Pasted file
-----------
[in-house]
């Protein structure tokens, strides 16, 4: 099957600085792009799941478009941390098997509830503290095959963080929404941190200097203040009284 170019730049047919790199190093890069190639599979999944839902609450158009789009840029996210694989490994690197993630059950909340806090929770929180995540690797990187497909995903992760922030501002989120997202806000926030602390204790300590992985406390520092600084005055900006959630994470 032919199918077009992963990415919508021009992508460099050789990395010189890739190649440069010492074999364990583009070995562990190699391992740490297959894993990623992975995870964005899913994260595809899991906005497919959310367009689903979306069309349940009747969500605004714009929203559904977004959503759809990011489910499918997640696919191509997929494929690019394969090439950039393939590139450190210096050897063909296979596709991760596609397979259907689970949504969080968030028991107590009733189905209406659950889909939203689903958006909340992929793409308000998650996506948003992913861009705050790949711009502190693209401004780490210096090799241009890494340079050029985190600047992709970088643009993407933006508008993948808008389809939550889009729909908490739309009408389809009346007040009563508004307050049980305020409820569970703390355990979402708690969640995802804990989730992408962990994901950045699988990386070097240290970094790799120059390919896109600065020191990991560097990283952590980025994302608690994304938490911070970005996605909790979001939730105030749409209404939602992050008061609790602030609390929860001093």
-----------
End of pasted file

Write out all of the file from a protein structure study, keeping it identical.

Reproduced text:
[in-house]
């Protein structure tokens, strides 16, 4: 099957600085792009799941478009941390098997509830503290095959963080929404941190200097203040009284 170019730049047919790199190093890069190639599979999944839902609450158009789009840029996210694989490994690197993630059950909340806090929770929180995540690797990187497909995903992760922030501002989120997202806000926030602390204790300590992985406390520092600084005055900006959630994470 032919199918077009992963990415919508021009992508460099050789990395010189890739190649440069010492074999364990583009070995562990190699391992740490297959894993990623992975995870964005899913994260595809899991906005497919959310367009689903979306069309349940009747969500605004714009929203559904977004959503759809990011489910499918997640696919191509997929494929690019394969090439950039393939590139450190210096050897063909296979596709991760596609397979259907689970949504969080968030028991107590009733189905209406659950889909939203689903958006909340992929793409308000998650996506948003992913861009705050790949711009502190693209401004780490210096090799241009890494340079050029985190600047992709970088643009993407933006508008993948808008389809939550889009729909908490739309009408389809009346007040009563508004307050049980305020409820569970703390355990979402708690969640995802804990989730992408962990994901950045699988990386070097240290970094790799120059390919896109600065020191990991560097990283952590980025994302608690994304938490911070970005996605909790979001939730105030749409209404939602992050008061609790602030609390929860001093």